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August 5, 2014
African Voice
The Boko Haram Nightmare in Nigeria
by Imo Eshiet

While teaching at Southern Virginia University in Buena Vista, Virginia, I received a note from an assistant to the college president. Could I stop by her office after class, she asked?

Since President Smith interacted freely with faculty and students, I thought maybe he had time to chat. Professor Smith was radically different from university presidents I had worked with previously.

Before now I had taught in colleges and universities in Nigeria from 1983 to 2007, when I fled the country. During my first year of teaching at a college of education in Western Nigeria, I had an encounter with the head of the institution that remains fresh in my memory.

I remember asking to see my principal to discuss some challenges and student-related affairs with him. After a long wait, I was ushered into his sprawling office.

As I walked in, the man sat facing me like a tin god. I introduced myself and since he made no gesture I extended him a handshake. At that point the man completely froze. When he recovered, he let out a freakish yell, whereupon his secretary came rushing in.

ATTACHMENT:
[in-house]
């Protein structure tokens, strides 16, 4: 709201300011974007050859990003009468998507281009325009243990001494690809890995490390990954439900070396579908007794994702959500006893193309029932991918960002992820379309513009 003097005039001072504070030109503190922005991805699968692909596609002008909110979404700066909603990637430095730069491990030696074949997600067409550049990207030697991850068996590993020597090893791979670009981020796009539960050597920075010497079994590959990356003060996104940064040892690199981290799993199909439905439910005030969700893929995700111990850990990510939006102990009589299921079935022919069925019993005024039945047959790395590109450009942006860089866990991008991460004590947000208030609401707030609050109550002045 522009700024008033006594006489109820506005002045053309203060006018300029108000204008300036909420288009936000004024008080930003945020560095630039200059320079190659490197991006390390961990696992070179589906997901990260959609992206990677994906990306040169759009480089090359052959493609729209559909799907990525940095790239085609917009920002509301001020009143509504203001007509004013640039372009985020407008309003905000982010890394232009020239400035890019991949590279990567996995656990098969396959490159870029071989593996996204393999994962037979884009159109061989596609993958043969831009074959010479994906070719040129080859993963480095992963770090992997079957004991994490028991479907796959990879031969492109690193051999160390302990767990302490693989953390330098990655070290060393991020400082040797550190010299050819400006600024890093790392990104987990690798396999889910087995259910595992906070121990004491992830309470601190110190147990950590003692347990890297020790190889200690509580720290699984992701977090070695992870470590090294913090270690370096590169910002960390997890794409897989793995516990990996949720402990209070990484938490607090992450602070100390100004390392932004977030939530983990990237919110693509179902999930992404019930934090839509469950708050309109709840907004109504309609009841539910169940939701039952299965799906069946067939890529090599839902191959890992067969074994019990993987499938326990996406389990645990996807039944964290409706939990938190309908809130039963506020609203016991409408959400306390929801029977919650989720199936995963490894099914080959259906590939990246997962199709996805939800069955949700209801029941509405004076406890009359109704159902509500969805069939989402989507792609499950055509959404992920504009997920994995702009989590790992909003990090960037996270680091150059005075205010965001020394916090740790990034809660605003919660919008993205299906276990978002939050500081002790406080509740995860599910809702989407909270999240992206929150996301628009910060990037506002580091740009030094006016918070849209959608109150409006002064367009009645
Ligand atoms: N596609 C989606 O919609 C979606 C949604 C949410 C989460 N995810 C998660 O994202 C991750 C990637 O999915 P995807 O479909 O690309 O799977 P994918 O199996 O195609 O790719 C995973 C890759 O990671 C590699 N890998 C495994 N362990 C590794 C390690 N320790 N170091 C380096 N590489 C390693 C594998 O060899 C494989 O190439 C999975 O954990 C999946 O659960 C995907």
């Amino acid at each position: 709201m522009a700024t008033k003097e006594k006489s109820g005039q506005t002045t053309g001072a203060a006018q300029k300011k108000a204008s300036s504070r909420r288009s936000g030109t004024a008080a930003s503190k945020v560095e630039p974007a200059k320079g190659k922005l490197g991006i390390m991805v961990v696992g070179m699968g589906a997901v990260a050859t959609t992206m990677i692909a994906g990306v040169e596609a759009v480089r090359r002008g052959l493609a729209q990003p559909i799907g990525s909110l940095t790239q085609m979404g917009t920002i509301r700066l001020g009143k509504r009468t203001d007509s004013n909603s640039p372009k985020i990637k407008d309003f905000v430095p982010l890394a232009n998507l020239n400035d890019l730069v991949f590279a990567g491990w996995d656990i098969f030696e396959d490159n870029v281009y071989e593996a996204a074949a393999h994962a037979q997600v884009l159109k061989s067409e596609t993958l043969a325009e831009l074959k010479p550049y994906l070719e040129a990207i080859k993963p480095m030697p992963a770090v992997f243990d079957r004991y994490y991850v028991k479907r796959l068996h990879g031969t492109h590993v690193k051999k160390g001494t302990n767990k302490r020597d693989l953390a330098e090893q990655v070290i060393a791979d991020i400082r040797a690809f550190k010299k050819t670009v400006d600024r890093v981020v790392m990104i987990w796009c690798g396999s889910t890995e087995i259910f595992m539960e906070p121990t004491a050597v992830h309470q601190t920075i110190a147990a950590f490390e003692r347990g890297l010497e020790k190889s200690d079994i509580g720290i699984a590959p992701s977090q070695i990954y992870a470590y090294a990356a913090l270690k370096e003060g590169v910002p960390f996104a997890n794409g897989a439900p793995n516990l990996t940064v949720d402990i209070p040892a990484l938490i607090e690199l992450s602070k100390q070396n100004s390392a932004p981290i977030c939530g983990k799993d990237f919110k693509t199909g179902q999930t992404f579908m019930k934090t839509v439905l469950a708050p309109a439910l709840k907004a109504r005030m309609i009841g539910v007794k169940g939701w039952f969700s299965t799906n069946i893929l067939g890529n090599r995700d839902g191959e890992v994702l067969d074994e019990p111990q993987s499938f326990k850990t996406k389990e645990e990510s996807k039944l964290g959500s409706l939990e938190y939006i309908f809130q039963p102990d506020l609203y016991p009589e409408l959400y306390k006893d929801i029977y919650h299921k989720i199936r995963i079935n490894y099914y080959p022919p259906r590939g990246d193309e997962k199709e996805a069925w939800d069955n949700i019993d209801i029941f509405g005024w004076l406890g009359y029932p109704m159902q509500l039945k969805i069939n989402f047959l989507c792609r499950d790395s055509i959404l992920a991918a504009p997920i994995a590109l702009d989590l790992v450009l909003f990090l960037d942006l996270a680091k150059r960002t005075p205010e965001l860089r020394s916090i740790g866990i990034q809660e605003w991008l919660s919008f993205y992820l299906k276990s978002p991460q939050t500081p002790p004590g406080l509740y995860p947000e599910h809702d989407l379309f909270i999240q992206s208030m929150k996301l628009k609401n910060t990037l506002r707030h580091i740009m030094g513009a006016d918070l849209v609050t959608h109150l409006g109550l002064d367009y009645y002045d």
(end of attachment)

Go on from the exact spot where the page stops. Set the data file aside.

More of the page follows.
He said something in Yoruba to her, and the assistant whispered for me to prostrate before my colleague. In the East where I was raised, respecting our elders was norm and ancestor worship part of our traditional religion, but deifying a man while he was still alive was unheard of.

Although Nigeria has had centuries of contact with the West, yet some outmoded indigenous traditions still sit pretty like a boulder on the people. More than four decades of military dictatorship only helped to worsen a native culture of repression. It further encouraged among other things, a punishing retrogression including fawning in order to obtain favors.